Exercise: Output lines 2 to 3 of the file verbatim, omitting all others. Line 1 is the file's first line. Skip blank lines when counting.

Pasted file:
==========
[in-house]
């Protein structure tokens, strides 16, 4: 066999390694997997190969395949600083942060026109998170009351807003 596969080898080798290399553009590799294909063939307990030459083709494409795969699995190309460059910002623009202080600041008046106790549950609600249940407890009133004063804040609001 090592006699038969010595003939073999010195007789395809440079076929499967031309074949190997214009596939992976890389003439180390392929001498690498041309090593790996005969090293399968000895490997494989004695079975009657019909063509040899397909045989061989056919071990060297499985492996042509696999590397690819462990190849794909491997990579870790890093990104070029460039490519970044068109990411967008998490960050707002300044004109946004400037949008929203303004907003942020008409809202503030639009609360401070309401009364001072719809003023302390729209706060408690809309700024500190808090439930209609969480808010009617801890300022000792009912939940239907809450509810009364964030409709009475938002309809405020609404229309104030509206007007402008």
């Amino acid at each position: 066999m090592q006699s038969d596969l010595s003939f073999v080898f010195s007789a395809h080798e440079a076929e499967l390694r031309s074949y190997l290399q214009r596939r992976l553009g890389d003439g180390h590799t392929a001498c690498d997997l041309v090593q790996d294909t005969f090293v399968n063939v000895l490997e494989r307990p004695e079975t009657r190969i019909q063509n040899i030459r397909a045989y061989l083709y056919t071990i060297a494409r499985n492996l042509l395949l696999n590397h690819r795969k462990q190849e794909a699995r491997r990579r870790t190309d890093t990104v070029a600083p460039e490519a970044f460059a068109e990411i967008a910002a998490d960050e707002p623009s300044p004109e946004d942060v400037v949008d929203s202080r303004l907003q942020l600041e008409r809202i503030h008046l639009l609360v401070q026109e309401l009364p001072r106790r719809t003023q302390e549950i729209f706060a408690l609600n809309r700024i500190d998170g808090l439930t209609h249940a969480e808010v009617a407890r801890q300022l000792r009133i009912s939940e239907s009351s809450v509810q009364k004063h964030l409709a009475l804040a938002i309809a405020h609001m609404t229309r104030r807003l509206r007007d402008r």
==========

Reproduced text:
């Protein structure tokens, strides 16, 4: 066999390694997997190969395949600083942060026109998170009351807003 596969080898080798290399553009590799294909063939307990030459083709494409795969699995190309460059910002623009202080600041008046106790549950609600249940407890009133004063804040609001 090592006699038969010595003939073999010195007789395809440079076929499967031309074949190997214009596939992976890389003439180390392929001498690498041309090593790996005969090293399968000895490997494989004695079975009657019909063509040899397909045989061989056919071990060297499985492996042509696999590397690819462990190849794909491997990579870790890093990104070029460039490519970044068109990411967008998490960050707002300044004109946004400037949008929203303004907003942020008409809202503030639009609360401070309401009364001072719809003023302390729209706060408690809309700024500190808090439930209609969480808010009617801890300022000792009912939940239907809450509810009364964030409709009475938002309809405020609404229309104030509206007007402008």
């Amino acid at each position: 066999m090592q006699s038969d596969l010595s003939f073999v080898f010195s007789a395809h080798e440079a076929e499967l390694r031309s074949y190997l290399q214009r596939r992976l553009g890389d003439g180390h590799t392929a001498c690498d997997l041309v090593q790996d294909t005969f090293v399968n063939v000895l490997e494989r307990p004695e079975t009657r190969i019909q063509n040899i030459r397909a045989y061989l083709y056919t071990i060297a494409r499985n492996l042509l395949l696999n590397h690819r795969k462990q190849e794909a699995r491997r990579r870790t190309d890093t990104v070029a600083p460039e490519a970044f460059a068109e990411i967008a910002a998490d960050e707002p623009s300044p004109e946004d942060v400037v949008d929203s202080r303004l907003q942020l600041e008409r809202i503030h008046l639009l609360v401070q026109e309401l009364p001072r106790r719809t003023q302390e549950i729209f706060a408690l609600n809309r700024i500190d998170g808090l439930t209609h249940a969480e808010v009617a407890r801890q300022l000792r009133i009912s939940e239907s009351s809450v509810q009364k004063h964030l409709a009475l804040a938002i309809a405020h609001m609404t229309r104030r807003l509206r007007d402008r």